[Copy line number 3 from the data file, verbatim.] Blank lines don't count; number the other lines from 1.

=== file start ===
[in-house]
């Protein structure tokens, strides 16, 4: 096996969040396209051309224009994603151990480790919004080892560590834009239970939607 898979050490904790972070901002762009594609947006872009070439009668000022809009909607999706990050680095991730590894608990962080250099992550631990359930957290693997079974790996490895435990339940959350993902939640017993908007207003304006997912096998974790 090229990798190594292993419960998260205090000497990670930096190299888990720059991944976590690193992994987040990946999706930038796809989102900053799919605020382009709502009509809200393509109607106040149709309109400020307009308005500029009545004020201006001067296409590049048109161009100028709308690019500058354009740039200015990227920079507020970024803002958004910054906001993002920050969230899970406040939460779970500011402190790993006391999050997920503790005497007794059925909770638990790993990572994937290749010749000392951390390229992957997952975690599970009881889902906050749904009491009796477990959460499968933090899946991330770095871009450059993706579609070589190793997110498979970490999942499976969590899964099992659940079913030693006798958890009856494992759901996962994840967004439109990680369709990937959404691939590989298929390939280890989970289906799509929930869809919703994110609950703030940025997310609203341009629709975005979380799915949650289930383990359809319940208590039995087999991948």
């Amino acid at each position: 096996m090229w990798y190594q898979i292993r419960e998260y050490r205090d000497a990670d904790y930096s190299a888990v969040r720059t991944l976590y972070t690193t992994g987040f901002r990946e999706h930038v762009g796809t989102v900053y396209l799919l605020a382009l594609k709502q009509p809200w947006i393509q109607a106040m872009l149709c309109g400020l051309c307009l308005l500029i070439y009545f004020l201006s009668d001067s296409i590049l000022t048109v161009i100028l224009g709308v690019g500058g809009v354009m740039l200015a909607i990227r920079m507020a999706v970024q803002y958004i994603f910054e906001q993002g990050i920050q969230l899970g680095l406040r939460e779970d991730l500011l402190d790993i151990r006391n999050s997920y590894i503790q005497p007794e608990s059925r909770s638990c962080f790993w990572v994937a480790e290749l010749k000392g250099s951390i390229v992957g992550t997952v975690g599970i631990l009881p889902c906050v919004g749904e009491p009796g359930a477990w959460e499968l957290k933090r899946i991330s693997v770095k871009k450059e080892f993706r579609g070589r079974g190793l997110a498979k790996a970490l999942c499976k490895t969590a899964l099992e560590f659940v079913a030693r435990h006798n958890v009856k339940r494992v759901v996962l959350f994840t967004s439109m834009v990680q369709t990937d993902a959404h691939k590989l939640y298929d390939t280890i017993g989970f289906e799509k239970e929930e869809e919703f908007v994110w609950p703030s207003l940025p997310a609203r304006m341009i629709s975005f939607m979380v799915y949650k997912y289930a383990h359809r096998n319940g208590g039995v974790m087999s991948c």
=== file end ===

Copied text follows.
């Amino acid at each position: 096996m090229w990798y190594q898979i292993r419960e998260y050490r205090d000497a990670d904790y930096s190299a888990v969040r720059t991944l976590y972070t690193t992994g987040f901002r990946e999706h930038v762009g796809t989102v900053y396209l799919l605020a382009l594609k709502q009509p809200w947006i393509q109607a106040m872009l149709c309109g400020l051309c307009l308005l500029i070439y009545f004020l201006s009668d001067s296409i590049l000022t048109v161009i100028l224009g709308v690019g500058g809009v354009m740039l200015a909607i990227r920079m507020a999706v970024q803002y958004i994603f910054e906001q993002g990050i920050q969230l899970g680095l406040r939460e779970d991730l500011l402190d790993i151990r006391n999050s997920y590894i503790q005497p007794e608990s059925r909770s638990c962080f790993w990572v994937a480790e290749l010749k000392g250099s951390i390229v992957g992550t997952v975690g599970i631990l009881p889902c906050v919004g749904e009491p009796g359930a477990w959460e499968l957290k933090r899946i991330s693997v770095k871009k450059e080892f993706r579609g070589r079974g190793l997110a498979k790996a970490l999942c499976k490895t969590a899964l099992e560590f659940v079913a030693r435990h006798n958890v009856k339940r494992v759901v996962l959350f994840t967004s439109m834009v990680q369709t990937d993902a959404h691939k590989l939640y298929d390939t280890i017993g989970f289906e799509k239970e929930e869809e919703f908007v994110w609950p703030s207003l940025p997310a609203r304006m341009i629709s975005f939607m979380v799915y949650k997912y289930a383990h359809r096998n319940g208590g039995v974790m087999s991948c």